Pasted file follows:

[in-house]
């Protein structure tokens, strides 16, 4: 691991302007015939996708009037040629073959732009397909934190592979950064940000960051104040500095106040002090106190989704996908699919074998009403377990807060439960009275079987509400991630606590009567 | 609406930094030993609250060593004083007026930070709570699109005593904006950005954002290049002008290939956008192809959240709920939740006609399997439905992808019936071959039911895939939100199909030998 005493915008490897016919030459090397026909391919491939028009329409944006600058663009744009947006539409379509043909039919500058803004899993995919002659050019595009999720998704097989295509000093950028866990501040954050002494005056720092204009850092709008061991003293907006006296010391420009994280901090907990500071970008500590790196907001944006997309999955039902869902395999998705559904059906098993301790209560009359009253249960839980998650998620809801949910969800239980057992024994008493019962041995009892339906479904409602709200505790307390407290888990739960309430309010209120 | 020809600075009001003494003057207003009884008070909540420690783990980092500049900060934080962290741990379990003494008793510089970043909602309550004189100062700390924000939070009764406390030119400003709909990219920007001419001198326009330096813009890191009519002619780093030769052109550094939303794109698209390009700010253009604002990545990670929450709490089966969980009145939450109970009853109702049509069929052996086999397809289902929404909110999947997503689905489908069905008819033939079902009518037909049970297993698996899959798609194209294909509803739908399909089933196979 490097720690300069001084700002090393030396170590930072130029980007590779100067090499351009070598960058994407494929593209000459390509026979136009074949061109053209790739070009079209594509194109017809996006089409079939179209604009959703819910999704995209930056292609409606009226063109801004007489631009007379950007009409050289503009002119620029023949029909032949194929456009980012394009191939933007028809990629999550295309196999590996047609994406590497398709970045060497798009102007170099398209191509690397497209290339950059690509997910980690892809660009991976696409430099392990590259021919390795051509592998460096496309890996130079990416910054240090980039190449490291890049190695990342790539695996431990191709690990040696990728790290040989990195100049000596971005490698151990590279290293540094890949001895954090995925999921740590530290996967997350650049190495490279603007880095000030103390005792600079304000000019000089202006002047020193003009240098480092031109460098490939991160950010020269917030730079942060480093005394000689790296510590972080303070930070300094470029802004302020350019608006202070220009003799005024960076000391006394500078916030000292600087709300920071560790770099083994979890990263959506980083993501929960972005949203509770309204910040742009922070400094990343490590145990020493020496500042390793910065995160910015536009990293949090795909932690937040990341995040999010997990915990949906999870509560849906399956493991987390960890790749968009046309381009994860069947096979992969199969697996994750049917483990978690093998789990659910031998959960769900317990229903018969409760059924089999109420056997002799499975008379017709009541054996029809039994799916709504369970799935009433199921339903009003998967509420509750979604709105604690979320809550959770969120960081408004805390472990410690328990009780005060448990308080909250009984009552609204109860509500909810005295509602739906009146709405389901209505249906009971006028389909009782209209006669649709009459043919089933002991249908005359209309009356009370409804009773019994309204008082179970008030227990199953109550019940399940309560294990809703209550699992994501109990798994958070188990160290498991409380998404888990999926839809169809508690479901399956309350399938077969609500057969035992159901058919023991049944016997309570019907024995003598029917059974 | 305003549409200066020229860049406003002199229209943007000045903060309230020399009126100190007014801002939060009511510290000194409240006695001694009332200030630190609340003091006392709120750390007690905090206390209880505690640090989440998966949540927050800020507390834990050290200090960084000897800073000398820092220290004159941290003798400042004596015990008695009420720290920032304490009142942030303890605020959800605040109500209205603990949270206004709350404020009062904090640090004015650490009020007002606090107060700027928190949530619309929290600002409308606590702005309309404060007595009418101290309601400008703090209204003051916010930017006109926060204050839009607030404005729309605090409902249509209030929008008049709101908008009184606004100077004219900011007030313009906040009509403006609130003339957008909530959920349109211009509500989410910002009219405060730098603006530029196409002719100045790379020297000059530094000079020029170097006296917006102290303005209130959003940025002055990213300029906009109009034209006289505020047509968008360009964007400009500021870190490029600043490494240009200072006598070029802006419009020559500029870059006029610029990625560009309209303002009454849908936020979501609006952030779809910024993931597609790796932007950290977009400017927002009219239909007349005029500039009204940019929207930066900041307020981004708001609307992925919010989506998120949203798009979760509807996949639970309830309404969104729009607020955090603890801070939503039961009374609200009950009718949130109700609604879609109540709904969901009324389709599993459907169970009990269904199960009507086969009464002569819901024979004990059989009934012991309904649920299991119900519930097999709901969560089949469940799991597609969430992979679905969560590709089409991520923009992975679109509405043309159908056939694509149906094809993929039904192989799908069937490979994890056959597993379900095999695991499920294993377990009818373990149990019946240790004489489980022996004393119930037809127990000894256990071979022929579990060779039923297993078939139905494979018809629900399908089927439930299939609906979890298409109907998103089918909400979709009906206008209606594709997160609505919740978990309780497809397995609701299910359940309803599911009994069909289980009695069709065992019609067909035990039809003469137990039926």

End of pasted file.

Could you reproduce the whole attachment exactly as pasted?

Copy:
[in-house]
């Protein structure tokens, strides 16, 4: 691991302007015939996708009037040629073959732009397909934190592979950064940000960051104040500095106040002090106190989704996908699919074998009403377990807060439960009275079987509400991630606590009567 | 609406930094030993609250060593004083007026930070709570699109005593904006950005954002290049002008290939956008192809959240709920939740006609399997439905992808019936071959039911895939939100199909030998 005493915008490897016919030459090397026909391919491939028009329409944006600058663009744009947006539409379509043909039919500058803004899993995919002659050019595009999720998704097989295509000093950028866990501040954050002494005056720092204009850092709008061991003293907006006296010391420009994280901090907990500071970008500590790196907001944006997309999955039902869902395999998705559904059906098993301790209560009359009253249960839980998650998620809801949910969800239980057992024994008493019962041995009892339906479904409602709200505790307390407290888990739960309430309010209120 | 020809600075009001003494003057207003009884008070909540420690783990980092500049900060934080962290741990379990003494008793510089970043909602309550004189100062700390924000939070009764406390030119400003709909990219920007001419001198326009330096813009890191009519002619780093030769052109550094939303794109698209390009700010253009604002990545990670929450709490089966969980009145939450109970009853109702049509069929052996086999397809289902929404909110999947997503689905489908069905008819033939079902009518037909049970297993698996899959798609194209294909509803739908399909089933196979 490097720690300069001084700002090393030396170590930072130029980007590779100067090499351009070598960058994407494929593209000459390509026979136009074949061109053209790739070009079209594509194109017809996006089409079939179209604009959703819910999704995209930056292609409606009226063109801004007489631009007379950007009409050289503009002119620029023949029909032949194929456009980012394009191939933007028809990629999550295309196999590996047609994406590497398709970045060497798009102007170099398209191509690397497209290339950059690509997910980690892809660009991976696409430099392990590259021919390795051509592998460096496309890996130079990416910054240090980039190449490291890049190695990342790539695996431990191709690990040696990728790290040989990195100049000596971005490698151990590279290293540094890949001895954090995925999921740590530290996967997350650049190495490279603007880095000030103390005792600079304000000019000089202006002047020193003009240098480092031109460098490939991160950010020269917030730079942060480093005394000689790296510590972080303070930070300094470029802004302020350019608006202070220009003799005024960076000391006394500078916030000292600087709300920071560790770099083994979890990263959506980083993501929960972005949203509770309204910040742009922070400094990343490590145990020493020496500042390793910065995160910015536009990293949090795909932690937040990341995040999010997990915990949906999870509560849906399956493991987390960890790749968009046309381009994860069947096979992969199969697996994750049917483990978690093998789990659910031998959960769900317990229903018969409760059924089999109420056997002799499975008379017709009541054996029809039994799916709504369970799935009433199921339903009003998967509420509750979604709105604690979320809550959770969120960081408004805390472990410690328990009780005060448990308080909250009984009552609204109860509500909810005295509602739906009146709405389901209505249906009971006028389909009782209209006669649709009459043919089933002991249908005359209309009356009370409804009773019994309204008082179970008030227990199953109550019940399940309560294990809703209550699992994501109990798994958070188990160290498991409380998404888990999926839809169809508690479901399956309350399938077969609500057969035992159901058919023991049944016997309570019907024995003598029917059974 | 305003549409200066020229860049406003002199229209943007000045903060309230020399009126100190007014801002939060009511510290000194409240006695001694009332200030630190609340003091006392709120750390007690905090206390209880505690640090989440998966949540927050800020507390834990050290200090960084000897800073000398820092220290004159941290003798400042004596015990008695009420720290920032304490009142942030303890605020959800605040109500209205603990949270206004709350404020009062904090640090004015650490009020007002606090107060700027928190949530619309929290600002409308606590702005309309404060007595009418101290309601400008703090209204003051916010930017006109926060204050839009607030404005729309605090409902249509209030929008008049709101908008009184606004100077004219900011007030313009906040009509403006609130003339957008909530959920349109211009509500989410910002009219405060730098603006530029196409002719100045790379020297000059530094000079020029170097006296917006102290303005209130959003940025002055990213300029906009109009034209006289505020047509968008360009964007400009500021870190490029600043490494240009200072006598070029802006419009020559500029870059006029610029990625560009309209303002009454849908936020979501609006952030779809910024993931597609790796932007950290977009400017927002009219239909007349005029500039009204940019929207930066900041307020981004708001609307992925919010989506998120949203798009979760509807996949639970309830309404969104729009607020955090603890801070939503039961009374609200009950009718949130109700609604879609109540709904969901009324389709599993459907169970009990269904199960009507086969009464002569819901024979004990059989009934012991309904649920299991119900519930097999709901969560089949469940799991597609969430992979679905969560590709089409991520923009992975679109509405043309159908056939694509149906094809993929039904192989799908069937490979994890056959597993379900095999695991499920294993377990009818373990149990019946240790004489489980022996004393119930037809127990000894256990071979022929579990060779039923297993078939139905494979018809629900399908089927439930299939609906979890298409109907998103089918909400979709009906206008209606594709997160609505919740978990309780497809397995609701299910359940309803599911009994069909289980009695069709065992019609067909035990039809003469137990039926």